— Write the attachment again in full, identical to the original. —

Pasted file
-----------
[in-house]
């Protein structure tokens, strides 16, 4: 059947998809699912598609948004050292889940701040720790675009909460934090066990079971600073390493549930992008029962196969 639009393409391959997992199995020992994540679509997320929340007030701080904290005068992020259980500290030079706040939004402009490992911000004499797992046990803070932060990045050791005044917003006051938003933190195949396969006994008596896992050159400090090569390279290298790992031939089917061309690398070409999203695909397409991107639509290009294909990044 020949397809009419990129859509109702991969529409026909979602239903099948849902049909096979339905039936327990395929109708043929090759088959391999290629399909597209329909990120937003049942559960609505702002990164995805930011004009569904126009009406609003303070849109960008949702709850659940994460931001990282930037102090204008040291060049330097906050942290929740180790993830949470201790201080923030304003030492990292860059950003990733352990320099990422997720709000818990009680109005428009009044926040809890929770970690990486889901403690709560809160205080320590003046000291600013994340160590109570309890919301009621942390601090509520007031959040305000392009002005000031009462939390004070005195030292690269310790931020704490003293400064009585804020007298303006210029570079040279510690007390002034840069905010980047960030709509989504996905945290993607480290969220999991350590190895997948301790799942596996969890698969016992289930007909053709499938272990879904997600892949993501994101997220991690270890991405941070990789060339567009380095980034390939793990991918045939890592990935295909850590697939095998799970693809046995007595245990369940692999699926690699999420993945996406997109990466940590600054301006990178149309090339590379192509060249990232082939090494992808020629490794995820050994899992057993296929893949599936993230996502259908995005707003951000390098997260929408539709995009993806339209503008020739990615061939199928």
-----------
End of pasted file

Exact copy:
[in-house]
């Protein structure tokens, strides 16, 4: 059947998809699912598609948004050292889940701040720790675009909460934090066990079971600073390493549930992008029962196969 639009393409391959997992199995020992994540679509997320929340007030701080904290005068992020259980500290030079706040939004402009490992911000004499797992046990803070932060990045050791005044917003006051938003933190195949396969006994008596896992050159400090090569390279290298790992031939089917061309690398070409999203695909397409991107639509290009294909990044 020949397809009419990129859509109702991969529409026909979602239903099948849902049909096979339905039936327990395929109708043929090759088959391999290629399909597209329909990120937003049942559960609505702002990164995805930011004009569904126009009406609003303070849109960008949702709850659940994460931001990282930037102090204008040291060049330097906050942290929740180790993830949470201790201080923030304003030492990292860059950003990733352990320099990422997720709000818990009680109005428009009044926040809890929770970690990486889901403690709560809160205080320590003046000291600013994340160590109570309890919301009621942390601090509520007031959040305000392009002005000031009462939390004070005195030292690269310790931020704490003293400064009585804020007298303006210029570079040279510690007390002034840069905010980047960030709509989504996905945290993607480290969220999991350590190895997948301790799942596996969890698969016992289930007909053709499938272990879904997600892949993501994101997220991690270890991405941070990789060339567009380095980034390939793990991918045939890592990935295909850590697939095998799970693809046995007595245990369940692999699926690699999420993945996406997109990466940590600054301006990178149309090339590379192509060249990232082939090494992808020629490794995820050994899992057993296929893949599936993230996502259908995005707003951000390098997260929408539709995009993806339209503008020739990615061939199928």